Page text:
With two hours to go before contracts expire and a strike could begin, UAW President Shawn Fain appeared on a livestream video to explain what will happen of an agreement is not reached with Ford, GM and Stellantis by midnight.
“Tonight, for the first time in our history,” he said, “we will strike all three of the Big Three at once.”
If deals with the Detroit Three are not reached, the union will employ what Fain called a “stand-up strike.” He called on locals at three facilities to stand up and strike, one location per automaker:
If a strike lingers, other units/facilities could be called into play, Fain said, perhaps expanding to a full strike across all three companies.
“This strategy will keep the companies guessing,” he said. “All options remain on the table.”
Fain concluded his message saying, “The money is there, the cause is righteous, the world is watching, and the UAW is ready to stand up. This is our defining moment.”
A first-ever simultaneous strike at the Detroit Three carmakers by the United Auto Workers grew all but certain with little progress reported in the remaining hours before a contract deadline expires.
The union — which represents 146,000 U.S. auto workers – is asking for 40% pay raises through September 2027 and major improvements in benefits as part of what it calls “audacious” demands.
The UAW has outlined plans for a series of strikes targeting individual U.S. auto plants if agreements are not reached by 11:59 pm ET Thursday, rather than a full walkout.
Ford Motor CEO Jim Farley told CNN the proposal to hike wages by 40% would “put us out of business.” He said there were no talks going on, and that the automaker has received no counteroffer to its plan to offer 20% pay hikes.
U.S. President Joe Biden on Thursday spoke with UAW President Shawn Fain and leaders of the car companies to discuss the status of negotiations, the White House said.
Just 10 days ago, Biden had expressed optimism that a strike could be averted, saying: “I’m not worried about a strike … I don’t think it’s going to happen.”
General Motors earlier said it hiked its contract offer to a 20% wage hike for U.S. autoworkers over four and a half years – including 10% in the first year – to avoid a strike that is set to begin at midnight if no deal is reached.
GM CEO Mary Barra told employees the company still hoped to reach a deal: “Remember: we had a strike in 2019 and nobody won.” GM reported a $3.6 billion pre-tax loss in 2019 after the 42-day walkout.
The third Detroit automaker, Chrysler parent Stellantis, has offered pay hikes of 17.5%, the union has said.
Coordinated strikes would represent arguably the most ambitious U.S. labor action in decades and could impact U.S. economic growth, depending on how long they last.
The UAW‘s demands include restoring defined benefit pensions for all workers, 32-hour work weeks and additional cost-of-living hikes, as well as job security guarantees and an end to the use of temporary workers.
Ford’s Farley said if the UAW proposal had already been in effect the company would have lost about $15 billion from 2019-2022 instead of earning about $30 billion and “gone bankrupt by now.”
He criticized the lack of talks Thursday. “Nothing is going on,” he told CNBC.
The UAW responded to the comments on social media saying Farley “made $21 million last year.”
The UAW‘s Fain said Wednesday a strike was likely as automakers rejected the pension, 32-hour work week and other benefit improvements sought. He also criticized proposed changes to profit sharing that would cut payments to workers.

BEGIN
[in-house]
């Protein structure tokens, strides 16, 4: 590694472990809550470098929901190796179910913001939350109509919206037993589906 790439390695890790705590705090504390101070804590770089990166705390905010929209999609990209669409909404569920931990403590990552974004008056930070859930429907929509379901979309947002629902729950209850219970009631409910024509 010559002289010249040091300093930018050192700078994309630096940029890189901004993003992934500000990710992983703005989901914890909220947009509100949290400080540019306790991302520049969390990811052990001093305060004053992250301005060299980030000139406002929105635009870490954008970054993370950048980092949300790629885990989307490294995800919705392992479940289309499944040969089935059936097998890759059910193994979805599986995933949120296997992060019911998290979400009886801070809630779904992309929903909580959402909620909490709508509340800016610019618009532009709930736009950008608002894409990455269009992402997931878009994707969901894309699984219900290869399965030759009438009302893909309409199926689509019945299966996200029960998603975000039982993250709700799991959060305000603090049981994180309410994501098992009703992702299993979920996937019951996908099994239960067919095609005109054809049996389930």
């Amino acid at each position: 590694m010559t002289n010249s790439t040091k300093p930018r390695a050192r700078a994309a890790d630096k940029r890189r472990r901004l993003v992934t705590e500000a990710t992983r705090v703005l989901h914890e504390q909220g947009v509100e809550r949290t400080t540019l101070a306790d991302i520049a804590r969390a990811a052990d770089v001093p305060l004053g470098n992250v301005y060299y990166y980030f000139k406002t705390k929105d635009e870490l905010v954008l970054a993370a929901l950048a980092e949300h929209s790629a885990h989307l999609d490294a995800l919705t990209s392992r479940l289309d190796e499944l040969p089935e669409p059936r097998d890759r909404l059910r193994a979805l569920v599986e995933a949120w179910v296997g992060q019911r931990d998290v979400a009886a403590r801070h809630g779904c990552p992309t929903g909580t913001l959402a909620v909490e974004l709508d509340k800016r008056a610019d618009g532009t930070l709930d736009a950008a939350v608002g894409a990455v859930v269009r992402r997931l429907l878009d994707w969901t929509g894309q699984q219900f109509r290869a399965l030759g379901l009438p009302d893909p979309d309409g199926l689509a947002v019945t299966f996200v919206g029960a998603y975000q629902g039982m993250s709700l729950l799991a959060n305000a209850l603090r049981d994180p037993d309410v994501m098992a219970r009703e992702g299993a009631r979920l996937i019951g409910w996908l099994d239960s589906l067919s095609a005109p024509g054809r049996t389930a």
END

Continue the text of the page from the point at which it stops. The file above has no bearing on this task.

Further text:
UAW organizing director Brian O. Shepherd said in an online event Thursday that the strike strategy is to give “negotiators maximum flexibility” to get autoworkers “the contract they deserve.” He added a full walkout “is still on the table.”
Fain has said the pay raises offered by the Detroit Three to auto workers were inadequate even as automakers said the union had yet to formally respond to their latest, more generous offers.
“The clear winner in this Game of Thrones Battle between the UAW vs. GM/Ford is Tesla,” said Wedbush analyst Daniel Ives. The Detroit automakers could face higher costs and complexity in the future that Tesla and other non-union automakers will not face as they expand electric vehicle production, he said.
AID FOR SUPPLIERS
The U.S. auto sector, including parts manufacturers, employs almost 1 million people, according to the U.S. Bureau of Labor Statistics.
Biden administration officials are discussing emergency aid to protect smaller firms that supply U.S. auto manufacturers, according to a source with knowledge of the matter. The White House declined to comment.
Fain outlined a strategy to “create confusion” with a series of work stoppages targeting individual U.S. plants if no deal is reached.
Stopping work at a key engine or transmission plant, for example, could have a cascading effect by depriving other factories of parts they need to produce vehicles. Another option would be to strike at profitable pickup truck or SUV assembly plants.
Fain said it was still possible that at a later date all of the auto workers could strike.
A full strike would hit earnings at each affected automaker by about $400 million to $500 million per week assuming all production was lost, Deutsche Bank has estimated.
Some losses could be recouped by boosting production schedules after a strike, but that possibility fades as a strike extends to weeks or months. A UAW strike would not affect European and Asian carmakers like Toyota, Honda and Mercedes, whose U.S. plant workers are not represented by the union.
The UAW said it was planning a rally in Detroit on Friday that will include Fain, Senator Bernie Sanders and other members of Congress, coinciding with a first of day of expected walkouts.